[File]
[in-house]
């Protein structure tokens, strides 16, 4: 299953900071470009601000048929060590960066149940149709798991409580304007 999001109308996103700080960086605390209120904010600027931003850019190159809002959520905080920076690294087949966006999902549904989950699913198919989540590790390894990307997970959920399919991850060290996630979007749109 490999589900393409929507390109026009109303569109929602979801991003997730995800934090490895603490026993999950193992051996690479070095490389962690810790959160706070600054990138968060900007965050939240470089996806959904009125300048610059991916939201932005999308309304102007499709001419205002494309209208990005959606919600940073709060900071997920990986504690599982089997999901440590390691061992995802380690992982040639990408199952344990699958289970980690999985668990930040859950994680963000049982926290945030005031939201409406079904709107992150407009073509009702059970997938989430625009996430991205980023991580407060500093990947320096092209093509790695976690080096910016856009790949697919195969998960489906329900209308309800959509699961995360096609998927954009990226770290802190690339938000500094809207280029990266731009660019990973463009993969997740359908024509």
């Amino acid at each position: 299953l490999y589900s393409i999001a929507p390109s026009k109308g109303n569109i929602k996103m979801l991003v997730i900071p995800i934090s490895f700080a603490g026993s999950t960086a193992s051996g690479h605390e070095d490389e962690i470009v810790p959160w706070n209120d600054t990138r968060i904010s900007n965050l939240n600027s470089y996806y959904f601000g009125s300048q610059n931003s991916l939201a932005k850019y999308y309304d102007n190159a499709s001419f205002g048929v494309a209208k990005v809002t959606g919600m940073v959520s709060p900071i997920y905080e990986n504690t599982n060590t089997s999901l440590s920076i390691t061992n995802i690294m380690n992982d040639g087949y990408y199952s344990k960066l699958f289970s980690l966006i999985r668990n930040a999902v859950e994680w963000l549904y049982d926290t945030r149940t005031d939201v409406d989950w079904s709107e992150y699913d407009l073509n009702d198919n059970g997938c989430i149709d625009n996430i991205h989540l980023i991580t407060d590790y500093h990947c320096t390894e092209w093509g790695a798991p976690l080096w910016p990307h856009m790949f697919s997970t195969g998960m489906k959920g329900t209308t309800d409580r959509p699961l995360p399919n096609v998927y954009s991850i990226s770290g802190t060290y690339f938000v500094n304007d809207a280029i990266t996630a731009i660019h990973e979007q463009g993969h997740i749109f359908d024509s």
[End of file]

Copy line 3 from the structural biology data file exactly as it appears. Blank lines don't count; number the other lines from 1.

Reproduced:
């Amino acid at each position: 299953l490999y589900s393409i999001a929507p390109s026009k109308g109303n569109i929602k996103m979801l991003v997730i900071p995800i934090s490895f700080a603490g026993s999950t960086a193992s051996g690479h605390e070095d490389e962690i470009v810790p959160w706070n209120d600054t990138r968060i904010s900007n965050l939240n600027s470089y996806y959904f601000g009125s300048q610059n931003s991916l939201a932005k850019y999308y309304d102007n190159a499709s001419f205002g048929v494309a209208k990005v809002t959606g919600m940073v959520s709060p900071i997920y905080e990986n504690t599982n060590t089997s999901l440590s920076i390691t061992n995802i690294m380690n992982d040639g087949y990408y199952s344990k960066l699958f289970s980690l966006i999985r668990n930040a999902v859950e994680w963000l549904y049982d926290t945030r149940t005031d939201v409406d989950w079904s709107e992150y699913d407009l073509n009702d198919n059970g997938c989430i149709d625009n996430i991205h989540l980023i991580t407060d590790y500093h990947c320096t390894e092209w093509g790695a798991p976690l080096w910016p990307h856009m790949f697919s997970t195969g998960m489906k959920g329900t209308t309800d409580r959509p699961l995360p399919n096609v998927y954009s991850i990226s770290g802190t060290y690339f938000v500094n304007d809207a280029i990266t996630a731009i660019h990973e979007q463009g993969h997740i749109f359908d024509s």